What is now being widely viewed as a terrorist attempt to take down an American airliner over U.S. soil once again raises questions over air security operations at airports. In this instance, the central issue is why the suspected terrorist, who was on U.S. intelligence radar, wasn’t blocked from boarding a U.S.-bound flight at the Amsterdam airport. Here, via Juan Cole, is a recent update:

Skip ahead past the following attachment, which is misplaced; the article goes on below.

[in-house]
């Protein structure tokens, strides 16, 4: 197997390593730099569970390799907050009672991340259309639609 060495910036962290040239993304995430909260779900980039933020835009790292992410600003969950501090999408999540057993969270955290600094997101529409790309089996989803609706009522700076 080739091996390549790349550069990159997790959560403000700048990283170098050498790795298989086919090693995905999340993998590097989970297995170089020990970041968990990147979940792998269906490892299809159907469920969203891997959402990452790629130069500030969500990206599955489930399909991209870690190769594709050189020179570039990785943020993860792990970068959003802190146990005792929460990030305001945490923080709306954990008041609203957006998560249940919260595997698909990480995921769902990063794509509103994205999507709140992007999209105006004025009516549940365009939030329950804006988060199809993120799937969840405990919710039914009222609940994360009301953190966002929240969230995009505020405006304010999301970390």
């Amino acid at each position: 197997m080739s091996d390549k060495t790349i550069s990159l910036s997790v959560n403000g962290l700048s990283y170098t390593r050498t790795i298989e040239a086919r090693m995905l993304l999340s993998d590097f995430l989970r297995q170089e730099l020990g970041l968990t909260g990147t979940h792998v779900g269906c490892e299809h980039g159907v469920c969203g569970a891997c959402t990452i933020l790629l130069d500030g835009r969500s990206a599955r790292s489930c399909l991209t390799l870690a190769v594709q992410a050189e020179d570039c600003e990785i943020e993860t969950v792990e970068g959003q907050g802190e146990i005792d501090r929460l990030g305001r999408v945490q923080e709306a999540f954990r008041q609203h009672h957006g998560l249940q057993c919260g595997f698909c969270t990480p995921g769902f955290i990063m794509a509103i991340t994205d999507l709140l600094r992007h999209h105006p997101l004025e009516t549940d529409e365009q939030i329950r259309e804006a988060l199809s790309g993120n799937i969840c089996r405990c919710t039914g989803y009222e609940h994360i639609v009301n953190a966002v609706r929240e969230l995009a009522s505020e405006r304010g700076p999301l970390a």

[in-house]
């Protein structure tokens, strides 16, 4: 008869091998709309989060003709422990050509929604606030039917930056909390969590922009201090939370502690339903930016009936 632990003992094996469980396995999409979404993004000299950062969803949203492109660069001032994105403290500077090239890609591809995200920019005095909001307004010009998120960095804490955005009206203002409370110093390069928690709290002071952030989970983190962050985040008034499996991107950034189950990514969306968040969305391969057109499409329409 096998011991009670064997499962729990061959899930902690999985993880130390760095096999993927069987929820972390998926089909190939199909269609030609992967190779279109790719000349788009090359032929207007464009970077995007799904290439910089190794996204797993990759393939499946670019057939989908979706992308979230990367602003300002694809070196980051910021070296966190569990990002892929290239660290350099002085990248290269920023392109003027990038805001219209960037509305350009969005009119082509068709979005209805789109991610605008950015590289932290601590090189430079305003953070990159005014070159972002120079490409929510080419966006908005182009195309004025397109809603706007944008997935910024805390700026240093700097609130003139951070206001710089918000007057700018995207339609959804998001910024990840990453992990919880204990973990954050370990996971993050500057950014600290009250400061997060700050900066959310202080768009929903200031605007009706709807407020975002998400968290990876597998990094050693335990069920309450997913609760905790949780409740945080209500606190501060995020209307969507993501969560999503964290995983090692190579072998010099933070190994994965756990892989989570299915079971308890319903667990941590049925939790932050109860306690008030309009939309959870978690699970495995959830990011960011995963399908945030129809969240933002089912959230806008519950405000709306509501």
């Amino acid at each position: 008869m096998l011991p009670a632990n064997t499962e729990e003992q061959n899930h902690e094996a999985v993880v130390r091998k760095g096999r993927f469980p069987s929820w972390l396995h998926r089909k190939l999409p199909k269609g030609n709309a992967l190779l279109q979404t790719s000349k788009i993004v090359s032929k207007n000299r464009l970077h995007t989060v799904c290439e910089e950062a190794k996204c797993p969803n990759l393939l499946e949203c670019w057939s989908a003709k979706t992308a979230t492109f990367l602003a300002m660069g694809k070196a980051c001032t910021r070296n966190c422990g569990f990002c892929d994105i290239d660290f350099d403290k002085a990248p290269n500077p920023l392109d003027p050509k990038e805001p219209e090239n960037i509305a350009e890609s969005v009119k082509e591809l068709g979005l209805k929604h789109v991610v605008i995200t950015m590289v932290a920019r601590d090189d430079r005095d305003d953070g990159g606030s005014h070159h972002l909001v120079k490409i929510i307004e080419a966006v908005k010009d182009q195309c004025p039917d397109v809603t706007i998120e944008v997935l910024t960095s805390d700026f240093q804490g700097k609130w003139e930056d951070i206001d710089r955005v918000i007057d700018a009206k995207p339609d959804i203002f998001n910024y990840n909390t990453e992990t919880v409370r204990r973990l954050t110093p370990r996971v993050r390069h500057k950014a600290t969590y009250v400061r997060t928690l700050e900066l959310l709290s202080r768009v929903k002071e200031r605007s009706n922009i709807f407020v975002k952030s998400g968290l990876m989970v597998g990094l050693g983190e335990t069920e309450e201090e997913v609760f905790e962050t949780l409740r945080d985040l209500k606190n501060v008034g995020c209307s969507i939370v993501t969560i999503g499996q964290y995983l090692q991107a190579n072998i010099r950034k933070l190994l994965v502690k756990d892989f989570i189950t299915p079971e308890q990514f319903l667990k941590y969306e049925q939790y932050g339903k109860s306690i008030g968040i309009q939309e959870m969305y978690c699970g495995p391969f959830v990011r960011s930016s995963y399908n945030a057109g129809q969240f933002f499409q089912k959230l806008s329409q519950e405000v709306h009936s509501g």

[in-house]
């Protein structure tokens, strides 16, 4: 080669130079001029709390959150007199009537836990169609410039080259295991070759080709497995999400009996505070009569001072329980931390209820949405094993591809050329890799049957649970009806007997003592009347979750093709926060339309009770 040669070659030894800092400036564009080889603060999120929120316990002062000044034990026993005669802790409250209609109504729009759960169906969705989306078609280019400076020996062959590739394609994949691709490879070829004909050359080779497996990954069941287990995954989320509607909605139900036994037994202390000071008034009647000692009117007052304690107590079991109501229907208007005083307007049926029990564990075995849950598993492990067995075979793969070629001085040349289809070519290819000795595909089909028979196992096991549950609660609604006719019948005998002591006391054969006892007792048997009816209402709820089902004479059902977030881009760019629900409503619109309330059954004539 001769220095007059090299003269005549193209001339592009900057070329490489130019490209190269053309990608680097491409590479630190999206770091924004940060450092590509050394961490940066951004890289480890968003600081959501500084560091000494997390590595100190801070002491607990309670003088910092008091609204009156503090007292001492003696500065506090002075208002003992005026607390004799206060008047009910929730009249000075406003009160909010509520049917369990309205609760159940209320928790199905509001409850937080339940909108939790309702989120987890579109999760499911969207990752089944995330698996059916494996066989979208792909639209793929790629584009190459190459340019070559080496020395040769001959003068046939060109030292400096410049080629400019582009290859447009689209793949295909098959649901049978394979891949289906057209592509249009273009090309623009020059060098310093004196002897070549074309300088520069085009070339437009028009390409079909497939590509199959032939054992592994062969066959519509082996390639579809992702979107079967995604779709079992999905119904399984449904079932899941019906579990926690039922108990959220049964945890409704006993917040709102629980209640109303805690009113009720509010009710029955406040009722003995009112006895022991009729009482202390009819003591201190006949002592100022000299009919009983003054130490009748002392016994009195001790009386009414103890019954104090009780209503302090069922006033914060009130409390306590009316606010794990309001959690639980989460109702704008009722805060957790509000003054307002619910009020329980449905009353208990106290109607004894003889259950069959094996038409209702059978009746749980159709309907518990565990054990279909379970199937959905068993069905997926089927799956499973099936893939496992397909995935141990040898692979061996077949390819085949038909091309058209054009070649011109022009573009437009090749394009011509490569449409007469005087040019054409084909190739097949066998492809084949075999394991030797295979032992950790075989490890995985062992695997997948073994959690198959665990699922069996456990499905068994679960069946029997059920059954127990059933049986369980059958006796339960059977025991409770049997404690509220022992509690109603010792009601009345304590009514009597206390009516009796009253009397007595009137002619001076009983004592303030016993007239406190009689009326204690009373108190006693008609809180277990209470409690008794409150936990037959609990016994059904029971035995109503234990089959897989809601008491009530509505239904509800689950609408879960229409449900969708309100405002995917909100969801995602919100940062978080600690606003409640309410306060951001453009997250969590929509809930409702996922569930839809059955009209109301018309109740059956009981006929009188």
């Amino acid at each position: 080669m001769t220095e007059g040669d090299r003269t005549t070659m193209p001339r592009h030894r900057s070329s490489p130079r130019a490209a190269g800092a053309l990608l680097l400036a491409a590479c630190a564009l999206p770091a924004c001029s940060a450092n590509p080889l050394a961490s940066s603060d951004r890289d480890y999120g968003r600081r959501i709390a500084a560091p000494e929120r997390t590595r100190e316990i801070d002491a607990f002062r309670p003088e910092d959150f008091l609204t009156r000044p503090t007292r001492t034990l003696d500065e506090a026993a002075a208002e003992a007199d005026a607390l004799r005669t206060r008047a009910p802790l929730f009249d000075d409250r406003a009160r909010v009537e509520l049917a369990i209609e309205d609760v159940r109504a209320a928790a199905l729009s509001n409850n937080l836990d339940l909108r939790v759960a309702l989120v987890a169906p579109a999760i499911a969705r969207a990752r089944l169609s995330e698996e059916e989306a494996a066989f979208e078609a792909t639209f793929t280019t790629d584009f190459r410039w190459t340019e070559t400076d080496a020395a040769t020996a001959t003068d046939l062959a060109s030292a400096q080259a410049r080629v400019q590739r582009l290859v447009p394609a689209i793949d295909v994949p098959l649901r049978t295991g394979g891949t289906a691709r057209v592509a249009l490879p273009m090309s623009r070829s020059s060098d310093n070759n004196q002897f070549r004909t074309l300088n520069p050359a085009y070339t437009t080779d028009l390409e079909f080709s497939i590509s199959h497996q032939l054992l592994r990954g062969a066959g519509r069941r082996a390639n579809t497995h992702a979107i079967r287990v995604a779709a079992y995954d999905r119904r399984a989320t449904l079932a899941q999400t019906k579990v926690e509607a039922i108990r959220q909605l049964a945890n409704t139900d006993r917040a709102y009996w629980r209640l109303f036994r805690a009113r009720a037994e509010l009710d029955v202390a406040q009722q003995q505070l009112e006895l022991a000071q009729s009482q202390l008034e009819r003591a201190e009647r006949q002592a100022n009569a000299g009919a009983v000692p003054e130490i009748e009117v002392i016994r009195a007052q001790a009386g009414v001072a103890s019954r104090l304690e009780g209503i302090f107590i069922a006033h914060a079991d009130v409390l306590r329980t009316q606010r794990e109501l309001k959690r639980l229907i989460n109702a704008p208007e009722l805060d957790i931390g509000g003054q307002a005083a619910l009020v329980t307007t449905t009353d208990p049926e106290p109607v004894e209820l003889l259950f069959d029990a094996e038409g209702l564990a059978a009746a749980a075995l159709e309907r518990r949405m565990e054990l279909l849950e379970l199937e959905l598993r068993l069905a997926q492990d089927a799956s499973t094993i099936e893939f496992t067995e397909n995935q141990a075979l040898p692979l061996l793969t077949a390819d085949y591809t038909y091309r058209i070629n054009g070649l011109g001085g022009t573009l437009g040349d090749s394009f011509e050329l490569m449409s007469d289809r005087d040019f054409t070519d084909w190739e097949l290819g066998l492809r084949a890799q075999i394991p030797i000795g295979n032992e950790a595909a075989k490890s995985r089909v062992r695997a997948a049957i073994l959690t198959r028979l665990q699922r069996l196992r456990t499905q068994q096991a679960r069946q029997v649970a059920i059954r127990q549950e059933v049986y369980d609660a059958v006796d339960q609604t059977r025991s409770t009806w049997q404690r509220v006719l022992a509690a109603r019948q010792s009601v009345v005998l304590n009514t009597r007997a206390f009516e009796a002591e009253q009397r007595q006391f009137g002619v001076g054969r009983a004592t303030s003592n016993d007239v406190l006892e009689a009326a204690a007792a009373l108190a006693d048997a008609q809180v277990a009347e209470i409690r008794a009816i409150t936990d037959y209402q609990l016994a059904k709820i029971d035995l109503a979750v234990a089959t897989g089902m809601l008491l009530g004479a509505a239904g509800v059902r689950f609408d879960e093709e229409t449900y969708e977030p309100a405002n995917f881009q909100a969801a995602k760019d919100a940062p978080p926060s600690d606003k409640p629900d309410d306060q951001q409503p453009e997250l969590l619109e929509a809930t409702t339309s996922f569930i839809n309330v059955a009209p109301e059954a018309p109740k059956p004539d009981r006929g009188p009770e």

Christian Purefoy is reporting on CNN that Abdul Mutallib ran into a radical Muslim network while studying in London. He was last registered in class at University College London in June 2008. This fall he had wanted to go study in Cairo, but his father was worried about his unsavory friends and afraid he would hook up with Egyptian radicals there. So the family sent him to study in Dubai instead. Sometime in late October he sent the family a text message that he was going off to Yemen and that the family would find it difficult to trace him because he was throwing away his phone’s sim card. So it appears that he was recruited into a radical Salafi cell in the United Arab Emirates that sent him to Yemen.